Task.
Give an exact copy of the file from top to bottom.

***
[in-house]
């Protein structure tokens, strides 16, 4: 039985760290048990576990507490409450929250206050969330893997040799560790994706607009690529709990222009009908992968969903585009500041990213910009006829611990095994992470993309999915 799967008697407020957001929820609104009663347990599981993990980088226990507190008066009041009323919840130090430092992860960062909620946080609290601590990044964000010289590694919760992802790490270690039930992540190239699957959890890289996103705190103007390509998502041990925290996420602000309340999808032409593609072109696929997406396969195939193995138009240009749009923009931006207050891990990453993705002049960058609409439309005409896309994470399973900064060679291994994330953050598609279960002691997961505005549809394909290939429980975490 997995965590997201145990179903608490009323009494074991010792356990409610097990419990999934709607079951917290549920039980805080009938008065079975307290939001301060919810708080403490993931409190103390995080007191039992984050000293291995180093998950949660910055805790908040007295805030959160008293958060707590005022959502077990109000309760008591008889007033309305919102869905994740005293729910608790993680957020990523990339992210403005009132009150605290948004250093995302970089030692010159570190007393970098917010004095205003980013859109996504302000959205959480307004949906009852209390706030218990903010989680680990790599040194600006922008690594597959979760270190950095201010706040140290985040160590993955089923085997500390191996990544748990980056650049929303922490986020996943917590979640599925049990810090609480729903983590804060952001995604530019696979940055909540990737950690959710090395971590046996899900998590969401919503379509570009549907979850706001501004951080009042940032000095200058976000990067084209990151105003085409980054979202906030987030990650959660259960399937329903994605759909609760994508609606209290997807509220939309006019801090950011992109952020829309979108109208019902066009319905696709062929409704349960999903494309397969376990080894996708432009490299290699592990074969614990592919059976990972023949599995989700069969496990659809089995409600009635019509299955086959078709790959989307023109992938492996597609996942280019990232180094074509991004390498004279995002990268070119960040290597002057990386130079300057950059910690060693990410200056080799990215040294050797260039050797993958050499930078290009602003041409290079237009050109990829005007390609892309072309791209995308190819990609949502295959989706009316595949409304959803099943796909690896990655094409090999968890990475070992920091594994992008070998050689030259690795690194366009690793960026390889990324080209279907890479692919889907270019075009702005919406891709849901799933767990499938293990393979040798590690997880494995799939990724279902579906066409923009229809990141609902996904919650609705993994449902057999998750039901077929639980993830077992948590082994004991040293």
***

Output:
[in-house]
């Protein structure tokens, strides 16, 4: 039985760290048990576990507490409450929250206050969330893997040799560790994706607009690529709990222009009908992968969903585009500041990213910009006829611990095994992470993309999915 799967008697407020957001929820609104009663347990599981993990980088226990507190008066009041009323919840130090430092992860960062909620946080609290601590990044964000010289590694919760992802790490270690039930992540190239699957959890890289996103705190103007390509998502041990925290996420602000309340999808032409593609072109696929997406396969195939193995138009240009749009923009931006207050891990990453993705002049960058609409439309005409896309994470399973900064060679291994994330953050598609279960002691997961505005549809394909290939429980975490 997995965590997201145990179903608490009323009494074991010792356990409610097990419990999934709607079951917290549920039980805080009938008065079975307290939001301060919810708080403490993931409190103390995080007191039992984050000293291995180093998950949660910055805790908040007295805030959160008293958060707590005022959502077990109000309760008591008889007033309305919102869905994740005293729910608790993680957020990523990339992210403005009132009150605290948004250093995302970089030692010159570190007393970098917010004095205003980013859109996504302000959205959480307004949906009852209390706030218990903010989680680990790599040194600006922008690594597959979760270190950095201010706040140290985040160590993955089923085997500390191996990544748990980056650049929303922490986020996943917590979640599925049990810090609480729903983590804060952001995604530019696979940055909540990737950690959710090395971590046996899900998590969401919503379509570009549907979850706001501004951080009042940032000095200058976000990067084209990151105003085409980054979202906030987030990650959660259960399937329903994605759909609760994508609606209290997807509220939309006019801090950011992109952020829309979108109208019902066009319905696709062929409704349960999903494309397969376990080894996708432009490299290699592990074969614990592919059976990972023949599995989700069969496990659809089995409600009635019509299955086959078709790959989307023109992938492996597609996942280019990232180094074509991004390498004279995002990268070119960040290597002057990386130079300057950059910690060693990410200056080799990215040294050797260039050797993958050499930078290009602003041409290079237009050109990829005007390609892309072309791209995308190819990609949502295959989706009316595949409304959803099943796909690896990655094409090999968890990475070992920091594994992008070998050689030259690795690194366009690793960026390889990324080209279907890479692919889907270019075009702005919406891709849901799933767990499938293990393979040798590690997880494995799939990724279902579906066409923009229809990141609902996904919650609705993994449902057999998750039901077929639980993830077992948590082994004991040293």